time bomb

remember this one thing.

got hips like cinderella
when youre shaking your good frame

another time, another place.

good news everyone!

my computer told me to 'give the game away' and i thought: well, i already do that.
this is real neat.
undecidable equivalent to independence?

so a few months ago maybe i listened to a man named Chris Hedges on NPR explain his fears of the religious right in america, and it lead to quite a stir of call-ins. one man asked, rhetorically, if repressing the christian right was as flawed as the christian right itself, and Chris did a debatable job of convincing him otherwise. but now i am wondering, is it okay to hate bigotry? this is rhetorical as well, of course. bigotry is, by definition, intolerance. as the famous philosopher of science Karl Popper explained, "...the paradox of tolerance: Unlimited tolerance must lead to the disappearance of tolerance. If we extend unlimited tolerance even to those who are intolerant, if we are not prepared to defend a tolerant society against the onslaught of the intolerant, then the tolerant will be destroyed, and tolerance with them. — In this formulation, I do not imply, for instance, that we should always suppress the utterance of intolerant philosophies; as long as we can counter them by rational argument and keep them in check by public opinion, suppression would certainly be unwise. But we should claim the right to suppress them if necessary even by force; for it may easily turn out that they are not prepared to meet us on the level of rational argument, but begin by denouncing all argument; they may forbid their followers to listen to rational argument, because it is deceptive, and teach them to answer arguments by the use of their fists or pistols. We should therefore claim, in the name of tolerance, the right not to tolerate the intolerant. We should claim that any movement preaching intolerance places itself outside the law, and we should consider incitement to intolerance and persecution as criminal, in the same way as we should consider incitement to murder, or to kidnapping, or to the revival of the slave trade, as criminal."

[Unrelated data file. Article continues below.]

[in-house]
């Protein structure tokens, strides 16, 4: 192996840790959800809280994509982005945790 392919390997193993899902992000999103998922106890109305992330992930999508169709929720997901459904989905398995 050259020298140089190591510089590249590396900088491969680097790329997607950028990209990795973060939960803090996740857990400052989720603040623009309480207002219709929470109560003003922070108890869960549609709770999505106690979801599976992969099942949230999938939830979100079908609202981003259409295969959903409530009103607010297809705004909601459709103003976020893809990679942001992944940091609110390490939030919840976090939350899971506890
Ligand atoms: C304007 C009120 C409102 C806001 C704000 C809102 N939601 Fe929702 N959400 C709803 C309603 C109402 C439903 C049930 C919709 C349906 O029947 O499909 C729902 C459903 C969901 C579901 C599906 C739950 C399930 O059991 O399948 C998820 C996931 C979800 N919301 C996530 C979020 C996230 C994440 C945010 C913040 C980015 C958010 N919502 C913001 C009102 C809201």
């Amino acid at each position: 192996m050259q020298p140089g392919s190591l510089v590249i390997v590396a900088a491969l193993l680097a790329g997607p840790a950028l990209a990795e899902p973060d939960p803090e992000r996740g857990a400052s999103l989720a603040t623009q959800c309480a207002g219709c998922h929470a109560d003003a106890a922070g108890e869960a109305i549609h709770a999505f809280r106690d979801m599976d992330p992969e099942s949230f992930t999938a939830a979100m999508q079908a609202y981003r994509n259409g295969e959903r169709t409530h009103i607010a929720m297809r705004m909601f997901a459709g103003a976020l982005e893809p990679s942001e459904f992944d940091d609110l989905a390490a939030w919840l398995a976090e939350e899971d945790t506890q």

"Werner Heisenberg [in Physics and Beyond, 1971] recollects a friendly conversation among young participants at the 1927 Solvay Conference about Einstein and Planck's views on religion. Wolfgang Pauli, Heisenberg and Dirac took part in it. Dirac's contribution was a poignant and clear criticism of the political manipulation of religion, that was much appreciated for its lucidity by Bohr, when Heisenberg reported it to him later. Among other things, Dirac said: "I cannot understand why we idle discussing religion. If we are honest - and as scientists honesty is our precise duty - we cannot help but admit that any religion is a pack of false statements, deprived of any real foundation. The very idea of God is a product of human imagination. [...] I do not recognize any religious myth, at least because they contradict one another. [...]" Heisenberg's view was tolerant. Pauli had kept silent, after some initial remarks, but when finally he was asked for his opinion, jokingly he said: "Well, I'd say that also our friend Dirac has got a religion and the first commandment of this religion is 'God does not exist and Paul Dirac is his prophet.'" Everybody burst into laughter, including Dirac.

what effect does curved space time have on olber's paradox?

youre so number one that its a shame that i let other numbers in the game.

i wonder if i could design a device to make water drip out in a more rhythmic pattern. maybe start with a heart beat.

probability ideas:
how many moves would a computer have to watch before it could play the game, relates to how many balls i pick out of the urn before i think ive seen half, or how many balls i pick to talk about the proportions of colors. these feel like 'next generation' probability questions. also seems like these questions can be used to talk about the validity of scientific theory.

whoa, has anyone written QED, or QCD, out in a discrete form? or maybe they are already?


ive always been a little confused as to how gravitational and electrical potentials are gauge symmetric when they both have some sort of conceptual zero... though maybe my flaw is that the conceptual zero i am imagining presupposes some object, which would have to be arbitrary once again. for gravity i imagine it to be the center of mass, where the gravitational potential would once again be zero, but that presupposes mass. for charge i imagine it to be a complete absence of electrons, but that would again, presuppose the existence of positively charged matter. i need to go back to school dammit!

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